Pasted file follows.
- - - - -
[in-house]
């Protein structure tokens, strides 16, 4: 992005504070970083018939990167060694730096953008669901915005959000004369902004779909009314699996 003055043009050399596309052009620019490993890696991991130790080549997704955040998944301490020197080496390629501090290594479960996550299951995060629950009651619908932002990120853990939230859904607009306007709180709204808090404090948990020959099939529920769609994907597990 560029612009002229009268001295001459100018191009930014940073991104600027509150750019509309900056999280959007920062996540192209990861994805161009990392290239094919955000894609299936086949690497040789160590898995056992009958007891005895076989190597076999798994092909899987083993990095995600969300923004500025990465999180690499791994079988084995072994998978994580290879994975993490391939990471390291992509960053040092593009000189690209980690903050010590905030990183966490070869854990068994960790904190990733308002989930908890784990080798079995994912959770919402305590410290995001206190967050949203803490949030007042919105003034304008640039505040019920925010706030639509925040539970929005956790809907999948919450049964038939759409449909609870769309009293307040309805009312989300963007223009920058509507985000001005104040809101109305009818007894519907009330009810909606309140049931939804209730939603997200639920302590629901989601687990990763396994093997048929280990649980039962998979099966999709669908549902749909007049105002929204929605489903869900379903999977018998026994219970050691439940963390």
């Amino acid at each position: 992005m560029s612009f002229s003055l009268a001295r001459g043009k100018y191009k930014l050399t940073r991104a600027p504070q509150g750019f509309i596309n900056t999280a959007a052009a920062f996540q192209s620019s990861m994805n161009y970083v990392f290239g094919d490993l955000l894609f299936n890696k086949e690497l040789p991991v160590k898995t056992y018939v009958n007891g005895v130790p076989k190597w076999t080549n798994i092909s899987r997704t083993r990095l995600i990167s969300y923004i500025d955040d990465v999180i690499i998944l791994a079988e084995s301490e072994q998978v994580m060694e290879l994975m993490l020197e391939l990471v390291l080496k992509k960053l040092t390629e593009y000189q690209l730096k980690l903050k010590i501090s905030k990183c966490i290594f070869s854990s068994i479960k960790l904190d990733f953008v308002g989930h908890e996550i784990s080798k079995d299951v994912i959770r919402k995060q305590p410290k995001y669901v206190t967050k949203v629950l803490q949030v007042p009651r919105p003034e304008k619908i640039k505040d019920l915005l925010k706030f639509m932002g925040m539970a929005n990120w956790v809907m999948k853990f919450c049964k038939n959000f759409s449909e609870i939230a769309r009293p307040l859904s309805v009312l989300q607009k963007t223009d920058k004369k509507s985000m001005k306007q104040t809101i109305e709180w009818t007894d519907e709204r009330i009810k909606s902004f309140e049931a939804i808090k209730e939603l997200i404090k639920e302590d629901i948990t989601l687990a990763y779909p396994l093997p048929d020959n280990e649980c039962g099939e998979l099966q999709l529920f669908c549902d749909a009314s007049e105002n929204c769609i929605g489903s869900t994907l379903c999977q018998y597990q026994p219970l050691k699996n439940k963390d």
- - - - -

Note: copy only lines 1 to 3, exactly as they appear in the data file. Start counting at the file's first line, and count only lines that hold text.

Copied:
[in-house]
């Protein structure tokens, strides 16, 4: 992005504070970083018939990167060694730096953008669901915005959000004369902004779909009314699996 003055043009050399596309052009620019490993890696991991130790080549997704955040998944301490020197080496390629501090290594479960996550299951995060629950009651619908932002990120853990939230859904607009306007709180709204808090404090948990020959099939529920769609994907597990 560029612009002229009268001295001459100018191009930014940073991104600027509150750019509309900056999280959007920062996540192209990861994805161009990392290239094919955000894609299936086949690497040789160590898995056992009958007891005895076989190597076999798994092909899987083993990095995600969300923004500025990465999180690499791994079988084995072994998978994580290879994975993490391939990471390291992509960053040092593009000189690209980690903050010590905030990183966490070869854990068994960790904190990733308002989930908890784990080798079995994912959770919402305590410290995001206190967050949203803490949030007042919105003034304008640039505040019920925010706030639509925040539970929005956790809907999948919450049964038939759409449909609870769309009293307040309805009312989300963007223009920058509507985000001005104040809101109305009818007894519907009330009810909606309140049931939804209730939603997200639920302590629901989601687990990763396994093997048929280990649980039962998979099966999709669908549902749909007049105002929204929605489903869900379903999977018998026994219970050691439940963390």
């Amino acid at each position: 992005m560029s612009f002229s003055l009268a001295r001459g043009k100018y191009k930014l050399t940073r991104a600027p504070q509150g750019f509309i596309n900056t999280a959007a052009a920062f996540q192209s620019s990861m994805n161009y970083v990392f290239g094919d490993l955000l894609f299936n890696k086949e690497l040789p991991v160590k898995t056992y018939v009958n007891g005895v130790p076989k190597w076999t080549n798994i092909s899987r997704t083993r990095l995600i990167s969300y923004i500025d955040d990465v999180i690499i998944l791994a079988e084995s301490e072994q998978v994580m060694e290879l994975m993490l020197e391939l990471v390291l080496k992509k960053l040092t390629e593009y000189q690209l730096k980690l903050k010590i501090s905030k990183c966490i290594f070869s854990s068994i479960k960790l904190d990733f953008v308002g989930h908890e996550i784990s080798k079995d299951v994912i959770r919402k995060q305590p410290k995001y669901v206190t967050k949203v629950l803490q949030v007042p009651r919105p003034e304008k619908i640039k505040d019920l915005l925010k706030f639509m932002g925040m539970a929005n990120w956790v809907m999948k853990f919450c049964k038939n959000f759409s449909e609870i939230a769309r009293p307040l859904s309805v009312l989300q607009k963007t223009d920058k004369k509507s985000m001005k306007q104040t809101i109305e709180w009818t007894d519907e709204r009330i009810k909606s902004f309140e049931a939804i808090k209730e939603l997200i404090k639920e302590d629901i948990t989601l687990a990763y779909p396994l093997p048929d020959n280990e649980c039962g099939e998979l099966q999709l529920f669908c549902d749909a009314s007049e105002n929204c769609i929605g489903s869900t994907l379903c999977q018998y597990q026994p219970l050691k699996n439940k963390d």